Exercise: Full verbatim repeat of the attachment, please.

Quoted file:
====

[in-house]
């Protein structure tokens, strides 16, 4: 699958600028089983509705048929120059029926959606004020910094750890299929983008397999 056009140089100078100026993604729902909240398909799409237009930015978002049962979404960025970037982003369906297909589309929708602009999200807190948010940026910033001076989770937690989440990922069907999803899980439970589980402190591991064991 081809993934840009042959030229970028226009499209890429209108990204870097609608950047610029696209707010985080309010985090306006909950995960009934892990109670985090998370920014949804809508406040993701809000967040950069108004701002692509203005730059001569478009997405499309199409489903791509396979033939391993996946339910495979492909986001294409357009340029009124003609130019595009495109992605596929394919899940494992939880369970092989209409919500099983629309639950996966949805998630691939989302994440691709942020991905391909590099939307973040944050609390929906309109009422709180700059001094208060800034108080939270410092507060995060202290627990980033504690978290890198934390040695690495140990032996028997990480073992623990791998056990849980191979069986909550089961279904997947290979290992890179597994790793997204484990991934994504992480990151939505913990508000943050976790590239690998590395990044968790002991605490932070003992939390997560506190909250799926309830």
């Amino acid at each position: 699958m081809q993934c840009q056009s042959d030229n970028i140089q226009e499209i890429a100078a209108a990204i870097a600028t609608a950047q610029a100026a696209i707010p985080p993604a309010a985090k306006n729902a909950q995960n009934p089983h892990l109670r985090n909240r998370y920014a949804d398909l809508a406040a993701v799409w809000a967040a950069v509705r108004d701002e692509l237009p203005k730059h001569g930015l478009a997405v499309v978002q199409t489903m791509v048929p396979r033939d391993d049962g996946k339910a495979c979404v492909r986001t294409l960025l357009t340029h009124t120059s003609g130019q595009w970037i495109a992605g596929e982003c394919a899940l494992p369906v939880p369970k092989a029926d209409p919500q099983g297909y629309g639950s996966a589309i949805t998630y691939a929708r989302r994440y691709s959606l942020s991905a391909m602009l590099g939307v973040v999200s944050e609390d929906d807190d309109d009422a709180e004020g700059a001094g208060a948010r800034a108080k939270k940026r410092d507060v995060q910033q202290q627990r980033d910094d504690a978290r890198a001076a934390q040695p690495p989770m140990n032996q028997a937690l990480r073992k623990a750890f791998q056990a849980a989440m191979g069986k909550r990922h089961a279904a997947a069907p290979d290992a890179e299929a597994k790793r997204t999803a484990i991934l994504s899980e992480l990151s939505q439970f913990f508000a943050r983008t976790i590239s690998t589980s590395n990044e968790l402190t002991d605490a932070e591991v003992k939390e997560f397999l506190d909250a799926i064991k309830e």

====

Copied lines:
[in-house]
């Protein structure tokens, strides 16, 4: 699958600028089983509705048929120059029926959606004020910094750890299929983008397999 056009140089100078100026993604729902909240398909799409237009930015978002049962979404960025970037982003369906297909589309929708602009999200807190948010940026910033001076989770937690989440990922069907999803899980439970589980402190591991064991 081809993934840009042959030229970028226009499209890429209108990204870097609608950047610029696209707010985080309010985090306006909950995960009934892990109670985090998370920014949804809508406040993701809000967040950069108004701002692509203005730059001569478009997405499309199409489903791509396979033939391993996946339910495979492909986001294409357009340029009124003609130019595009495109992605596929394919899940494992939880369970092989209409919500099983629309639950996966949805998630691939989302994440691709942020991905391909590099939307973040944050609390929906309109009422709180700059001094208060800034108080939270410092507060995060202290627990980033504690978290890198934390040695690495140990032996028997990480073992623990791998056990849980191979069986909550089961279904997947290979290992890179597994790793997204484990991934994504992480990151939505913990508000943050976790590239690998590395990044968790002991605490932070003992939390997560506190909250799926309830």
């Amino acid at each position: 699958m081809q993934c840009q056009s042959d030229n970028i140089q226009e499209i890429a100078a209108a990204i870097a600028t609608a950047q610029a100026a696209i707010p985080p993604a309010a985090k306006n729902a909950q995960n009934p089983h892990l109670r985090n909240r998370y920014a949804d398909l809508a406040a993701v799409w809000a967040a950069v509705r108004d701002e692509l237009p203005k730059h001569g930015l478009a997405v499309v978002q199409t489903m791509v048929p396979r033939d391993d049962g996946k339910a495979c979404v492909r986001t294409l960025l357009t340029h009124t120059s003609g130019q595009w970037i495109a992605g596929e982003c394919a899940l494992p369906v939880p369970k092989a029926d209409p919500q099983g297909y629309g639950s996966a589309i949805t998630y691939a929708r989302r994440y691709s959606l942020s991905a391909m602009l590099g939307v973040v999200s944050e609390d929906d807190d309109d009422a709180e004020g700059a001094g208060a948010r800034a108080k939270k940026r410092d507060v995060q910033q202290q627990r980033d910094d504690a978290r890198a001076a934390q040695p690495p989770m140990n032996q028997a937690l990480r073992k623990a750890f791998q056990a849980a989440m191979g069986k909550r990922h089961a279904a997947a069907p290979d290992a890179e299929a597994k790793r997204t999803a484990i991934l994504s899980e992480l990151s939505q439970f913990f508000a943050r983008t976790i590239s690998t589980s590395n990044e968790l402190t002991d605490a932070e591991v003992k939390e997560f397999l506190d909250a799926i064991k309830e």